The contributions of the special issue are:

http://www.language-and-psychoanalysis.com/issue/current

 

“How technology could help predict terrorist attacks” by Sheryl Prentice

image-20160620-8853-f0pz7cHow technology could help predict terrorist attacks

The internet has become a weapon for terrorists, who use social media and other technologies to organise, recruit and spread propaganda. So is it possible to turn technology around and use it to not only catch terrorists but predict and potentially stop terror attacks before they happen?

One thing we can do is use technology to search for patterns in the activity and language of terrorists and their supporters online. If we can spot trends that typically occur in the run up to an attack, it may be possible to automatically identify when future acts of violence are being planned. In a new study, researchers from Harvard University attempted to do just this. They used computer simulations to show how unofficial groups of online Islamic State (IS) supporters spread and grow through social networking sites and how this relates to the timing of violent attacks.

This follows research into how messages on Twitter can be classified to predict whether someone will support or oppose IS. Other researchers have used data-mining techniques on social media data to try to work out when supporters “begin to adopt pro-IS behaviour”.

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Dr Laura A. Cariola

Laura Cariola

Affiliation: University of Edinburgh

I am a linguist and psychologist with a special interest in psychodynamic concepts that underpin language behaviour and social interactions. Currently, I am a research assistant in Clinical Psychology at the University of Edinburgh. My research relates to public health, such as perinatal mental health and adolescents’ online behaviour.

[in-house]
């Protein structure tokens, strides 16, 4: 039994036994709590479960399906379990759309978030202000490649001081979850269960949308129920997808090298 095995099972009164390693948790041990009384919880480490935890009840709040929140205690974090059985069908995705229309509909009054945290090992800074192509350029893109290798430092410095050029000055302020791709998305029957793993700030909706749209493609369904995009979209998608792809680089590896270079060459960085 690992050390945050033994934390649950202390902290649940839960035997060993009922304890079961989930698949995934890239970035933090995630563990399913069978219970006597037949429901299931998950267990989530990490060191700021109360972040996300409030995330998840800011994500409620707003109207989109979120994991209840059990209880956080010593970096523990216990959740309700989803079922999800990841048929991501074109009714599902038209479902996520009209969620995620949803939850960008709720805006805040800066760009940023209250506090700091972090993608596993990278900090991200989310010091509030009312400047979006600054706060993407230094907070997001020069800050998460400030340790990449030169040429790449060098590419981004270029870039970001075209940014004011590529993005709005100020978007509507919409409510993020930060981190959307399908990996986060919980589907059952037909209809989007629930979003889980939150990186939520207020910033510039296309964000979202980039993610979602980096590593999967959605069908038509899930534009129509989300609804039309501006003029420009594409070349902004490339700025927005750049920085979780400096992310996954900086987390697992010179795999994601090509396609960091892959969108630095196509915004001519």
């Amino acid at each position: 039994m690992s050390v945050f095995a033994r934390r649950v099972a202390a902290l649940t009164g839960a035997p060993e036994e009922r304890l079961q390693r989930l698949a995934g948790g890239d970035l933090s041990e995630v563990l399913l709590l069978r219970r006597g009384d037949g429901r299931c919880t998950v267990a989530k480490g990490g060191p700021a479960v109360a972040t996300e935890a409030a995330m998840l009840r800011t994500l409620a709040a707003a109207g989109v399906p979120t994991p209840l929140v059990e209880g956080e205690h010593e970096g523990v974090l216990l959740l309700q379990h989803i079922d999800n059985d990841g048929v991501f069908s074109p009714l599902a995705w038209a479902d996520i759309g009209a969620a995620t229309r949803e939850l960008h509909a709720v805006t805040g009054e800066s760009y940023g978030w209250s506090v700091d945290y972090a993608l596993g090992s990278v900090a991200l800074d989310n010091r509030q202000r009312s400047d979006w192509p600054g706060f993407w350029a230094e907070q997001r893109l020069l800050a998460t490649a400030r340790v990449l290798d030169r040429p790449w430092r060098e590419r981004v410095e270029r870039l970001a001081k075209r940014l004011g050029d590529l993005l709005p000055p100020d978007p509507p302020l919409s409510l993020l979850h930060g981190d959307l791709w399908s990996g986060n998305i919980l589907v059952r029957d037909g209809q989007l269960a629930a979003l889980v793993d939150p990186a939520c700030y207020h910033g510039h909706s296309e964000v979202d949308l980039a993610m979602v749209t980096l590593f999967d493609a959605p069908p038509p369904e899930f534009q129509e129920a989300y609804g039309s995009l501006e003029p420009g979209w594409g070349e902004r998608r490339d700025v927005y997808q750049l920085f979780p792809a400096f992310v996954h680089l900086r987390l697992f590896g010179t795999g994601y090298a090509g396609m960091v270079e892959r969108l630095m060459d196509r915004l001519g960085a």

Most of my research relates to the concept of body image boundaries and how it influences language behaviour in relation to autobiographical memories and psychotherapy processes.

I am also the co-founding editor (together with Dr. Andrew Wilson) of the journal ‘Language and Psychoanalysis’. The ‘Language and Mind Network’ which aims to bring together individuals with an interest in the intersection of language and psychology, including psychotherapy, clinical psychology and the humanities, and thus to encourage dialogue and collaboration.

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Prof Michael Buchholz

Michael Buchholz

Affiliation : International Psychoanalytic University Berlin

Prof. Dr. Michael B. Buchholz, Dipl.-Psych., Professor for Social Psychology at the International Psychoanalytic University (IPU), Berlin (Germany), head of the Dissertation Program at IPU. PhD in Psychoanalysis 1980 (Frankfurt), Habilitation in Social Sciences 1990 in Göttingen; Psychoanalyst and Training Analyst in the German Psychoanalytic Society. Editorial board of “System Familie”, “Psychotherapie und Sozialwissenschaft”, “Psychosozial”, “International Forum of Psychoanalysis”, „Language and Psychoanalysis“. More than 150 publications. Qualitative studies: analysis of a 30 session short-term therapy (1996), scenarios of contact (1997), sexual offenders in group therapy (2008), empathy conversations in psychotherapy.